SCMP Thursday, June 21, 2001
Beijing may again be asked for abode ruling
The Government is prepared to ask the top court to refer a Basic Law provision to reinterpretation by Beijing, a court heard yesterday.
Barrister Gladys Li SC, representing adopted children fighting for the right of abode, told the Court of Final Appeal that the Director of Immigration had indicated in a court submission that he would make the request if the court ruled Beijing's 1999 reinterpretation of Article 24(2)(3) had not determined whether adopted children from the mainland were entitled to stay in the SAR.
The legal battle involves two girls, Tam Nga-yin, 14, and Xie Xiao-yi, five, and a boy, Chan Wai-wah, four. The applicants - born on the mainland but adopted by Hong Kong permanent residents - are seeking the right to stay as permanent residents.
They won their cases in the Court of First Instance in June 1999, but the Court of Appeal overturned the ruling in March last year. It held that only children whose natural parents were permanent residents at the time of their birth qualified under the Basic Law.
Ms Li, for Nga-yin and Wai-wah, said it was not necessary to submit the article to Beijing for a second reinterpretation.
She said the reinterpretation of the provision by the Standing Committee of the National People's Congress on June 26, 1999, was "question specific", even though it did not address whether it extended to adopted children.
The Government has argued in the lower courts that the reinterpretation referred specifically to the "time of birth" of the person claiming the right of abode under the article, and to their natural parentage.
Ms Li argued that the court was not bound to seek Beijing's assistance because the interpretation of the relevant provision did not concern affairs that were the responsibility of the central Government or the relationship between Beijing and the SAR.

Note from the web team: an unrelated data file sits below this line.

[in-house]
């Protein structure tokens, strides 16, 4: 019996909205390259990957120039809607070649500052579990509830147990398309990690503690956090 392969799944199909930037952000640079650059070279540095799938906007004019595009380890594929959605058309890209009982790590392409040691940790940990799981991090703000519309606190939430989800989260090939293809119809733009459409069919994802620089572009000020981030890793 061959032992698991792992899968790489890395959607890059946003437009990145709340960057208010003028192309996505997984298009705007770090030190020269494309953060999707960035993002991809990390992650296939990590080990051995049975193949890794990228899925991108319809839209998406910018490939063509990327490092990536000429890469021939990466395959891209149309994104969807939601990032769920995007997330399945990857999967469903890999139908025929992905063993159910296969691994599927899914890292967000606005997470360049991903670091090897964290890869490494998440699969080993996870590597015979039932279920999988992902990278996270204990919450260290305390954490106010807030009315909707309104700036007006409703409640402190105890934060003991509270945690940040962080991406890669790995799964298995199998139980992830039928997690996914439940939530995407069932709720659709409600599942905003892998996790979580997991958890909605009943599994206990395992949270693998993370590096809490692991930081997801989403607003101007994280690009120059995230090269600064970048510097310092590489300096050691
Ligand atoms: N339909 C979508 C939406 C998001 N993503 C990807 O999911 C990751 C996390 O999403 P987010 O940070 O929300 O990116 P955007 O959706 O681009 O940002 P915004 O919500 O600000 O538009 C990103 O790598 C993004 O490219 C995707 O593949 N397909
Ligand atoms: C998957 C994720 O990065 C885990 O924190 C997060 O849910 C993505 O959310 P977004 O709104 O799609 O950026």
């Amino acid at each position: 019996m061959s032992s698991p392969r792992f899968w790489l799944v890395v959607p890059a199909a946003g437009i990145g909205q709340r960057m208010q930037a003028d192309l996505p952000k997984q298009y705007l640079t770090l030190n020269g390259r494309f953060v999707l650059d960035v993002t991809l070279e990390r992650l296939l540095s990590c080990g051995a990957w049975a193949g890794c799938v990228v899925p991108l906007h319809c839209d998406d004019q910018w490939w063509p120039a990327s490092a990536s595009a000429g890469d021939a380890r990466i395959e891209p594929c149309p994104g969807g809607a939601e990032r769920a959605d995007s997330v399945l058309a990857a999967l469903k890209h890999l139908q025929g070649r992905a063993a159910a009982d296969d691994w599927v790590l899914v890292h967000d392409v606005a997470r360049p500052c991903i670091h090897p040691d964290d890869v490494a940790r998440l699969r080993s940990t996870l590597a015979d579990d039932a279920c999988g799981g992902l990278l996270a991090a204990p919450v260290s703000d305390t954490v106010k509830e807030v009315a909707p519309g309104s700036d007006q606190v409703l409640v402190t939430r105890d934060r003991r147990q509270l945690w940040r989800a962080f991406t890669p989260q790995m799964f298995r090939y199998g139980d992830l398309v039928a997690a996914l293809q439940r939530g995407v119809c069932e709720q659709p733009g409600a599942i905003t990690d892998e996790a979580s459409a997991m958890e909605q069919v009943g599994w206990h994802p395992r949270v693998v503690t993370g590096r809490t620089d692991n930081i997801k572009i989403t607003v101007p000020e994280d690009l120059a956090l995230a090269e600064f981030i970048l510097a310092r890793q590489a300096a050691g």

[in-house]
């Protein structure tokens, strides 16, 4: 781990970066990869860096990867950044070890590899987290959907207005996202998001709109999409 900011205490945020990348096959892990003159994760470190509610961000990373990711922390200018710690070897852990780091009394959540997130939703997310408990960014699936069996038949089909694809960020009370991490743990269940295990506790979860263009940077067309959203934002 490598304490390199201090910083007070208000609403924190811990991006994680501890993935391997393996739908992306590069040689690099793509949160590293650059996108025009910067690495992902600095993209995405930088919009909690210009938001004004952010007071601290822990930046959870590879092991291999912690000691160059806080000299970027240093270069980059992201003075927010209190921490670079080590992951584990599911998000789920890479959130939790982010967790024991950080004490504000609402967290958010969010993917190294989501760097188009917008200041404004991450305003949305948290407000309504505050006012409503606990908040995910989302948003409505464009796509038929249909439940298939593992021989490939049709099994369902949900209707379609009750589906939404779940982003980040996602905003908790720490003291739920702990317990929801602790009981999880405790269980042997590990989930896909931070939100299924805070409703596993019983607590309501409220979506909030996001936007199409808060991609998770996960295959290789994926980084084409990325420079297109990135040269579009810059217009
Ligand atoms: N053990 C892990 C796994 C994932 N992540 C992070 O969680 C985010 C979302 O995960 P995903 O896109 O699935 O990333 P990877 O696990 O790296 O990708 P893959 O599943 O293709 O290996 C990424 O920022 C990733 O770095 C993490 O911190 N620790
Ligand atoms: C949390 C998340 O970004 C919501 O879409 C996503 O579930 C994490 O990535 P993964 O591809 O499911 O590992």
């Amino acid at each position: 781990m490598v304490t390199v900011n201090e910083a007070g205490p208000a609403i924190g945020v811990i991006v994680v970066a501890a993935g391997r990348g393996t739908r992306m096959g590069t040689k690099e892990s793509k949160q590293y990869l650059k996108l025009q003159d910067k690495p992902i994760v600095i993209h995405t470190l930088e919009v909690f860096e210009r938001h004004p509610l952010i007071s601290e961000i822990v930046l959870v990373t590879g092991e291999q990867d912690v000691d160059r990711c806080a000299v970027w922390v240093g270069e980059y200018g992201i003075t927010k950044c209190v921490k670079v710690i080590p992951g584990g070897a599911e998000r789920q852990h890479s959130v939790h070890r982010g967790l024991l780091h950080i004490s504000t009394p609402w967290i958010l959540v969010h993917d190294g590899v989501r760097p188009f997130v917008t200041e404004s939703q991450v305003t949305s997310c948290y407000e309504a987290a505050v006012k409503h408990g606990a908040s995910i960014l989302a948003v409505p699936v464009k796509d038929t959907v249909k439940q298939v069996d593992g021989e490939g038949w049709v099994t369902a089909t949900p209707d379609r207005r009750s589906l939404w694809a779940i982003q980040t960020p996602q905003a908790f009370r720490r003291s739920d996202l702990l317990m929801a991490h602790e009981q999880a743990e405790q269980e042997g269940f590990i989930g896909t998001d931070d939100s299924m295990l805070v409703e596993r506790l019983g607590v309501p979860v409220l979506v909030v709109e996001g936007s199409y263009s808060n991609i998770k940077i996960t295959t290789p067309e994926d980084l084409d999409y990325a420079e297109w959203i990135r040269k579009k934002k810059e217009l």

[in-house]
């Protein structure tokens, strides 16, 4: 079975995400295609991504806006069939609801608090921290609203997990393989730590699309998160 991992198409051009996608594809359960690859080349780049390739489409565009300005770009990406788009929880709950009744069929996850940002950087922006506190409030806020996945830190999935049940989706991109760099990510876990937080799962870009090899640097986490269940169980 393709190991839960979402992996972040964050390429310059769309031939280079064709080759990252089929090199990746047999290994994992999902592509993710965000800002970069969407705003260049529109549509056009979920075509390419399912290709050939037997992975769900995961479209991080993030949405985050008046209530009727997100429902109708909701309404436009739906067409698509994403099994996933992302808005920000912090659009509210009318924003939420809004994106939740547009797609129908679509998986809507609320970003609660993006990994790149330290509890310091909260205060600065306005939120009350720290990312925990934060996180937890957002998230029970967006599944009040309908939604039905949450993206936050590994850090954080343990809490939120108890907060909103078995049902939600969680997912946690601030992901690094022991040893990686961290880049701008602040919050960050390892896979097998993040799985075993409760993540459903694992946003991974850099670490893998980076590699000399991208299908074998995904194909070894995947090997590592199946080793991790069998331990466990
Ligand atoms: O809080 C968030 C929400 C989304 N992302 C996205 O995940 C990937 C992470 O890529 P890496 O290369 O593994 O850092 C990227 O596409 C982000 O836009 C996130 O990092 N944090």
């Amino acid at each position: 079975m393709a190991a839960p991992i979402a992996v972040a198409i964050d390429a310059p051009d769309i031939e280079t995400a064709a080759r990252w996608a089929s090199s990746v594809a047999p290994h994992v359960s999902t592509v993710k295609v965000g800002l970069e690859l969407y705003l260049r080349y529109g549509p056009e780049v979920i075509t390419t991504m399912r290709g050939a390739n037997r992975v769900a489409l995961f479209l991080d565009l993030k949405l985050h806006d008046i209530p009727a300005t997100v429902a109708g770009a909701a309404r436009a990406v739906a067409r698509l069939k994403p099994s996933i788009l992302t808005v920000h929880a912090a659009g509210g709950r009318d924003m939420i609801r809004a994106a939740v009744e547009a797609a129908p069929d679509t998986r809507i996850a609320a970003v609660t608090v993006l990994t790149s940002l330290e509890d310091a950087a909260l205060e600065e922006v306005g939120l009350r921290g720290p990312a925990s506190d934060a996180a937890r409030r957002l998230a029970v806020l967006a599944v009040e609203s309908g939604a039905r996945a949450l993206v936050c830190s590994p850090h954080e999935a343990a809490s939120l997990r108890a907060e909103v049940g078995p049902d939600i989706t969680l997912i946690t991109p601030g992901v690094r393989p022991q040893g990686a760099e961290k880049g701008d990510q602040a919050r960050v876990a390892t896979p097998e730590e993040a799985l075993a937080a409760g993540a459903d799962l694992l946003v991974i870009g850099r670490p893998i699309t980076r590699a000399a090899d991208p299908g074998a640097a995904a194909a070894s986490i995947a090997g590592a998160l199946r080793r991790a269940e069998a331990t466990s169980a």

The Director of Immigration has asked the top court to refer a Basic Law provision under Article 24 to Beijing in another abode case involving a three-year-old boy, Chong Fung-yuen.
Ms Li argued yesterday the adoptive parents and their children should be entitled to the same rights as others. "[The law] cannot exclude rights and freedom of permanent residents who are unable to have children by natural birth," she said.
She urged the court to refer to the International Covenant on Civil and Political Rights, the International Convention on Economic, Social and Cultural Rights and the UN Convention on the Rights of the Child when considering the meaning of Article 24(2)(3).
She said the international covenants aimed to protect vulnerable children who need proper protection and care against discrimination and emphasised rights to protect a family unit.
Ms Li argued that it was impossible for adopted children to derive their status from their natural parents as the relationship had been severed by their adoption.
She asked the court to consider the legal meaning rather than adopting a literal or rigid approach when interpreting the provision.
The hearing continues today before Chief Justice Andrew Li Kwok-nang, Mr Justice Kemal Bokhary, Mr Justice Patrick Chan Siu-oi, Mr Justice Roberto Ribeiro and non-permanent judge Anthony Mason.